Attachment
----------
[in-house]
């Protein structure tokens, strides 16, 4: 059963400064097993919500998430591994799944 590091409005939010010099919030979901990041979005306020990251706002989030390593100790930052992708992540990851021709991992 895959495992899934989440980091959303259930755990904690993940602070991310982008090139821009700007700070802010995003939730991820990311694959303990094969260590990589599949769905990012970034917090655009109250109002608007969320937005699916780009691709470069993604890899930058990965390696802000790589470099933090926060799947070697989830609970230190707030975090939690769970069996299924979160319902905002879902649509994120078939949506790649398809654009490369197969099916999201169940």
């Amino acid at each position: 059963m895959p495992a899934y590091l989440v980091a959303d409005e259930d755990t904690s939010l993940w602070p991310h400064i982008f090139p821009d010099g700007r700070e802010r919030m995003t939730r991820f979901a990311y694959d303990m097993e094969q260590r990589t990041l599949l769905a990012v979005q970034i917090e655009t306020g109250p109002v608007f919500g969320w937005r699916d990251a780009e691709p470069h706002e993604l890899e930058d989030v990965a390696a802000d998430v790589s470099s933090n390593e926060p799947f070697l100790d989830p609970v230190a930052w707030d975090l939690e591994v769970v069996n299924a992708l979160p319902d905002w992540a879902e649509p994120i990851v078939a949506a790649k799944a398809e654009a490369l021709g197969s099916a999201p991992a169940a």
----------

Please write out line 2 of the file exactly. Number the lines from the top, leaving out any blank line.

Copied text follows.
């Protein structure tokens, strides 16, 4: 059963400064097993919500998430591994799944 590091409005939010010099919030979901990041979005306020990251706002989030390593100790930052992708992540990851021709991992 895959495992899934989440980091959303259930755990904690993940602070991310982008090139821009700007700070802010995003939730991820990311694959303990094969260590990589599949769905990012970034917090655009109250109002608007969320937005699916780009691709470069993604890899930058990965390696802000790589470099933090926060799947070697989830609970230190707030975090939690769970069996299924979160319902905002879902649509994120078939949506790649398809654009490369197969099916999201169940």